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Winter 2003 | Volume 26, Number 1 | Campus
Thanks to New Grant, SPU Will Host
Lecture Series on Science and Faith

BEFORE 1980,
almost no university courses seriously examined science and religion together. Now many institutions, including Seattle Pacific University, offer courses creating a dialogue between the two fields. Beginning this quarter, Seattle Pacific is also bringing to Seattle noted speakers on the relationship between science and faith, thanks to a three-year grant from the Metanexus Institute on Religion and Science and matching funds from the University.

SPU Professor of Theological Studies Randy Maddox, who wrote the grant proposal, says it funds the newly created Seattle Initiative in Science and Religion Dialogue. As part of this initiative, Seattle Pacific will host a series of lectures, inviting Seattle University, the University of Washington and the greater Seattle community. The series features experts who explore topics such as ecology, genetics and psychology, relating them to issues of faith. “Many students come to college with science and religion in two parts of their brains,” says Maddox. “Some think Christianity cancels out scientific theories, while many in our culture think science has disproven traditional Christianity.”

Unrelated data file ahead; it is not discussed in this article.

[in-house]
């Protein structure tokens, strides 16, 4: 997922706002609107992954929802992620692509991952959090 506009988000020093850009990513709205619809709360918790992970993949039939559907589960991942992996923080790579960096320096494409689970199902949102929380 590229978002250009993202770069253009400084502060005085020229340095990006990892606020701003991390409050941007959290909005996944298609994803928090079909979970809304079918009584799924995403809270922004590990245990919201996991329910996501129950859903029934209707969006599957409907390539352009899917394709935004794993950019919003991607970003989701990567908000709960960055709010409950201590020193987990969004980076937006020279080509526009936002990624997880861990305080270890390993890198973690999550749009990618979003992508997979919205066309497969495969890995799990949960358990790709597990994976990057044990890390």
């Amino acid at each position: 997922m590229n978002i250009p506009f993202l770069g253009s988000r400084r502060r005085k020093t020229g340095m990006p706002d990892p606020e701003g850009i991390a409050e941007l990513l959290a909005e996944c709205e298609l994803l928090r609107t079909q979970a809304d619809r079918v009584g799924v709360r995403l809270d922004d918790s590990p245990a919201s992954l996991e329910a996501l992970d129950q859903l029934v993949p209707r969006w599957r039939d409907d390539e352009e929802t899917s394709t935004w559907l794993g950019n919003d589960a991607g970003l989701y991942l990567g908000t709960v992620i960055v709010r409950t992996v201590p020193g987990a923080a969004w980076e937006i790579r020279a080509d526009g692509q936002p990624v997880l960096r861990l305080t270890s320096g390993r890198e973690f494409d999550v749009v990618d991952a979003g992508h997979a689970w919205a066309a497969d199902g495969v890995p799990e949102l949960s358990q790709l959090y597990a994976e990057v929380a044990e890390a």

On January 16, the first speaker in the series was David C. Lindberg, co-editor of God and Nature, a groundbreaking book of essays that in 1986 helped recharge college-level discourse on science and faith. While on campus, Lindberg also met with faculty and with University Scholars to discuss his article “Galileo, the Church and the Cosmos.”

Maddox serves on a steering committee for the initiative with Bruce Congdon, professor of biology; John Lindberg, assistant professor of physics; Patrick McDonald, assistant professor of philosophy; Tim Nelson, associate professor of biology; and Rod Stiling, associate professor of history.

Says Maddox, “If there’s a place that can explore sympathetically, yet honestly, the disciplines of science and religion, it ought to be SPU. The borders between the two fields are becoming more permeable. Science and religion can learn from, not replace, one another.”

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